First, all Senators have contributed greatly to this Bill and have put a lot of work into it. In relation to the coming into force of this Bill, it is our intention that the Bill will be operational before the end of March 1988. We hope that the President will have the Bill signed before Christmas.

In accordance with the Constitution?

Yes, thank you Senator, that is correct. The guidelines are being worked on at the moment but until the Bill is passed we cannot finalise them. The non-statutory scheme will be in operation until the Bill comes into force at the end of March. We will bring the Bill in toto into operation at the end of March. It will not be phased in sections; every section will come into operation then.

In relation to the questions raised by Senator Robinson, the requirement is that the Drugs Advisory Board have six weeks to give clearance and that is a reasonable length of time. I want to put on record that it is our intention that within one week of the clearance the Minister will give the appropriate clearance also. That is not written into the Bill but that is our intention because there is a certain urgency involved in relation to clinical trials and, in fairness to applicants, they should not be left waiting for approval. This will be reflected when the guidelines are provided by the Department to the various applicants. Therefore, people will be aware of the requirements and of the fact that it is our intention, within the guidelines, that within one week of the National Drugs Advisory Board giving their decision the Minister will also give his imprimatur.

On Senator Robinson's point about having a policy of insurance, the ethics committees will have available to them an actuarial expert to advise in relation to the type of security needed, depending on the type of trial involved. It is very important, of course, that they would be satisfied that if, for instance, insurance was not available the company itself would be in a position, through bonds and other means, to provide security for the participants. It is our intention within the guidelines to make advice available to the committees to check the security being given, whether insurance or bond, by the companies involved.

I can only permit a question, Senator Robinson.

This is an important point. Would it be envisaged that the actuarial expertise would be provided by the Department to ethics committees or would it be a question of the ethics committees having to devise and find and fund their own actuarial advice? This is not really a sub-question of that; it is another question: will the guidelines be made available to the public or to Members of this House? The guidelines are very important in a Bill of this nature because, as the Minister has acknowledged, they will flesh out the statutory provisions and it is important that we should see the guidelines in due course.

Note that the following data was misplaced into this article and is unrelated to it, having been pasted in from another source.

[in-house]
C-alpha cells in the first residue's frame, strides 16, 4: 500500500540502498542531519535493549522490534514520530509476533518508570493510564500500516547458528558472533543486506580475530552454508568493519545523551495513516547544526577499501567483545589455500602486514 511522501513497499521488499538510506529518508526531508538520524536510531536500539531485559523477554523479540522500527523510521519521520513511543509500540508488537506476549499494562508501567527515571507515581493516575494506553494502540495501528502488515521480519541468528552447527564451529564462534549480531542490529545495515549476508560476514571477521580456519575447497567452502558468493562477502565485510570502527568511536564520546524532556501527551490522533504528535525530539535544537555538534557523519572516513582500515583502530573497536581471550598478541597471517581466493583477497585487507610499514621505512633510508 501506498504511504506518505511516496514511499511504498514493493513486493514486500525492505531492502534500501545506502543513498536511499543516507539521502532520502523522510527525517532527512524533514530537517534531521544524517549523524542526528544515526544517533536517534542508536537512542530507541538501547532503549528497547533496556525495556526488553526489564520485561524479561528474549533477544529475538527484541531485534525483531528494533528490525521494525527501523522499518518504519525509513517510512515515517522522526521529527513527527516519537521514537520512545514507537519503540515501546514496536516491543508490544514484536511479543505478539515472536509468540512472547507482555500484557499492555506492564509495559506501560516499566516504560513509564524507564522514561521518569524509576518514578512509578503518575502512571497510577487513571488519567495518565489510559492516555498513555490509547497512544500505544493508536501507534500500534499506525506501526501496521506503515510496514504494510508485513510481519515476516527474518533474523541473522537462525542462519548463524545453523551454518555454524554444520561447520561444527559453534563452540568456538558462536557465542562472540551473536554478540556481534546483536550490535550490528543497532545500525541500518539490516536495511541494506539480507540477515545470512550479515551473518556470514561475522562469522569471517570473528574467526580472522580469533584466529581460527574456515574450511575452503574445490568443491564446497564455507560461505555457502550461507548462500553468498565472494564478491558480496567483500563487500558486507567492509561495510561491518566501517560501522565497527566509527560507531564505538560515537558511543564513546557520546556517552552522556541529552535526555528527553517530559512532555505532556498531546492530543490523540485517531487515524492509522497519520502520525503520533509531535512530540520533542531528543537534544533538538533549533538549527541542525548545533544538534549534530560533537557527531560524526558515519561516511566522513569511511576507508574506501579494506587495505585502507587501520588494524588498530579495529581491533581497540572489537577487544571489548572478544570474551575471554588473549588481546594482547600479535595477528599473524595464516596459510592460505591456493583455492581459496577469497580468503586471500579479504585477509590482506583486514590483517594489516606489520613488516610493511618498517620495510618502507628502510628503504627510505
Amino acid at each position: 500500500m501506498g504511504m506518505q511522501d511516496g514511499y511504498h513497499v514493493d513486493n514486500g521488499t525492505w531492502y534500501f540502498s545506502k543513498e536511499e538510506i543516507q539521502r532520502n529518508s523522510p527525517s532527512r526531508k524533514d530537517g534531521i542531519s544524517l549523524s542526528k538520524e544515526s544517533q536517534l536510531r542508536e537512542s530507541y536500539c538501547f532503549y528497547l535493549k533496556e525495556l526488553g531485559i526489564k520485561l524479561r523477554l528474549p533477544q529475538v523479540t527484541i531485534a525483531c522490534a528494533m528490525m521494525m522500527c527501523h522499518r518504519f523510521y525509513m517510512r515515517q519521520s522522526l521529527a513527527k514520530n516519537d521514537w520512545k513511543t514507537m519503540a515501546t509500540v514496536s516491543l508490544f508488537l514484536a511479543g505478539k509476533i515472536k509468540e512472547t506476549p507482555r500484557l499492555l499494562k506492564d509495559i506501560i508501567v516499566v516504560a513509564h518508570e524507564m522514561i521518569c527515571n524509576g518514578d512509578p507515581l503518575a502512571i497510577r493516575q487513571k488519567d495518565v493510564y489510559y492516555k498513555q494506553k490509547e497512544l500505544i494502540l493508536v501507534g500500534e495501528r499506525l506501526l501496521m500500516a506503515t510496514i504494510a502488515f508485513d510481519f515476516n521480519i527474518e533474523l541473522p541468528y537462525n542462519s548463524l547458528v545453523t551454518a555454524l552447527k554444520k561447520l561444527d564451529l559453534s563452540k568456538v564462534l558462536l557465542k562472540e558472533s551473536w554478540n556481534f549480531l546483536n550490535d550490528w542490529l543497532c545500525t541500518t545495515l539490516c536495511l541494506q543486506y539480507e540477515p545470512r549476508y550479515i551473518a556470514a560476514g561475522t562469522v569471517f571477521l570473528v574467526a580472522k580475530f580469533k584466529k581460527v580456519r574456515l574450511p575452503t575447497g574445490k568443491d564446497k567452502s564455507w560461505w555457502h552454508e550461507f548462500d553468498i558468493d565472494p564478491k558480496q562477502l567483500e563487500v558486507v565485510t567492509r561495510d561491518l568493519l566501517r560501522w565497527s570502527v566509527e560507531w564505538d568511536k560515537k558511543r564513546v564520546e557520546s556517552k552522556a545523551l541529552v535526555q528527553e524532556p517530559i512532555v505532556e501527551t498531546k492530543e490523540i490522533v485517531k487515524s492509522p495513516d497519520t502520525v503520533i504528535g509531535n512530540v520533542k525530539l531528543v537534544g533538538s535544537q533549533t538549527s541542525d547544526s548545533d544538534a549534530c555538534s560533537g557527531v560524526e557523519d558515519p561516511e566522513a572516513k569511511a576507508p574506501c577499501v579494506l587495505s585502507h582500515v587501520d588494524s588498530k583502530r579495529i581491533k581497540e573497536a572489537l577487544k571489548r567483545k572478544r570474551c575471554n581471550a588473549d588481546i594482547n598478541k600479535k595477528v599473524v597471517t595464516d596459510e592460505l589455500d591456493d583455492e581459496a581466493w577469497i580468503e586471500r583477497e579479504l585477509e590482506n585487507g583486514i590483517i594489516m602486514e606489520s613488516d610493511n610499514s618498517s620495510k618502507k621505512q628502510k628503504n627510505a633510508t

The guidelines are not regulations under the Bill and there is no statutory requirement that they would be made available to the House.

They could be.

It is not our intention at this stage to make them available. They will be available to the ethics committees and to the companies and, I suppose, to anyone who wishes to see them. There is no great difficulty about that.

In relation to the insurance coverage, amendments Nos. 4 and 5 strengthen the Bill. As drafted, sections 10 and 8(4)(e) were weak as regards the role of the ethics committees in relation to satisfying themselves about the adequacy of the security available. The guidelines will make quite clear that it is a responsibility of the ethics committees to have actuarial experts available to these committees to advise in relation to security for participants in clinical trials.

Question put and agreed to.
Question proposed: "That the Bill do now pass."

I would like to thank the Seanad on behalf of the Minister and the Department for the co-operation which has taken place here. We appreciate the expertise within this House and the other House which contributed to this Bill and I believe this legislation will be a tremendous success.

Question put and agreed to.